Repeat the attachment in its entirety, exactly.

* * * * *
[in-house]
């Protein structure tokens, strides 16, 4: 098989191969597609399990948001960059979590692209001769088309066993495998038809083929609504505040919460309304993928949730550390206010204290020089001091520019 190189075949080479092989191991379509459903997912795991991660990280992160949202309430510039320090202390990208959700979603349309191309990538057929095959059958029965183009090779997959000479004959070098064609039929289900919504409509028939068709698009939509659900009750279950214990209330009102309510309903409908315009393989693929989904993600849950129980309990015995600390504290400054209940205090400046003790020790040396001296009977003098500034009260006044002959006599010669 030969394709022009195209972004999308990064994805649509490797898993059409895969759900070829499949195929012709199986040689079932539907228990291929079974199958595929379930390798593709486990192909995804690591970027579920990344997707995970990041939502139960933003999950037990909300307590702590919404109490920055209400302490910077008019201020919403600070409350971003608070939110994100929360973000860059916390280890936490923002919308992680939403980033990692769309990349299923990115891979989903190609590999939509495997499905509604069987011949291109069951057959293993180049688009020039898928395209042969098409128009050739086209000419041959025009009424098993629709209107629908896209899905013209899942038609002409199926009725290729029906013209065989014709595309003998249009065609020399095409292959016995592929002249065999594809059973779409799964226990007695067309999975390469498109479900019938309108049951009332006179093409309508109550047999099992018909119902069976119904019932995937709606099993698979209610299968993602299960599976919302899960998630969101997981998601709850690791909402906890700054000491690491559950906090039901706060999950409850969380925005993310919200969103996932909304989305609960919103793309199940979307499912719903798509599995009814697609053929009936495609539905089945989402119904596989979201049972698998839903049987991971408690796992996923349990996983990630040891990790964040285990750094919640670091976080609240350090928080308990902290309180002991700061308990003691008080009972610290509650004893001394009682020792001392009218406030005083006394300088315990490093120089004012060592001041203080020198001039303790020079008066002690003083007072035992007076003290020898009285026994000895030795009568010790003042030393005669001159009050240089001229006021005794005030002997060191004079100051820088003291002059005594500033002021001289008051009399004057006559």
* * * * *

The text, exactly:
[in-house]
């Protein structure tokens, strides 16, 4: 098989191969597609399990948001960059979590692209001769088309066993495998038809083929609504505040919460309304993928949730550390206010204290020089001091520019 190189075949080479092989191991379509459903997912795991991660990280992160949202309430510039320090202390990208959700979603349309191309990538057929095959059958029965183009090779997959000479004959070098064609039929289900919504409509028939068709698009939509659900009750279950214990209330009102309510309903409908315009393989693929989904993600849950129980309990015995600390504290400054209940205090400046003790020790040396001296009977003098500034009260006044002959006599010669 030969394709022009195209972004999308990064994805649509490797898993059409895969759900070829499949195929012709199986040689079932539907228990291929079974199958595929379930390798593709486990192909995804690591970027579920990344997707995970990041939502139960933003999950037990909300307590702590919404109490920055209400302490910077008019201020919403600070409350971003608070939110994100929360973000860059916390280890936490923002919308992680939403980033990692769309990349299923990115891979989903190609590999939509495997499905509604069987011949291109069951057959293993180049688009020039898928395209042969098409128009050739086209000419041959025009009424098993629709209107629908896209899905013209899942038609002409199926009725290729029906013209065989014709595309003998249009065609020399095409292959016995592929002249065999594809059973779409799964226990007695067309999975390469498109479900019938309108049951009332006179093409309508109550047999099992018909119902069976119904019932995937709606099993698979209610299968993602299960599976919302899960998630969101997981998601709850690791909402906890700054000491690491559950906090039901706060999950409850969380925005993310919200969103996932909304989305609960919103793309199940979307499912719903798509599995009814697609053929009936495609539905089945989402119904596989979201049972698998839903049987991971408690796992996923349990996983990630040891990790964040285990750094919640670091976080609240350090928080308990902290309180002991700061308990003691008080009972610290509650004893001394009682020792001392009218406030005083006394300088315990490093120089004012060592001041203080020198001039303790020079008066002690003083007072035992007076003290020898009285026994000895030795009568010790003042030393005669001159009050240089001229006021005794005030002997060191004079100051820088003291002059005594500033002021001289008051009399004057006559």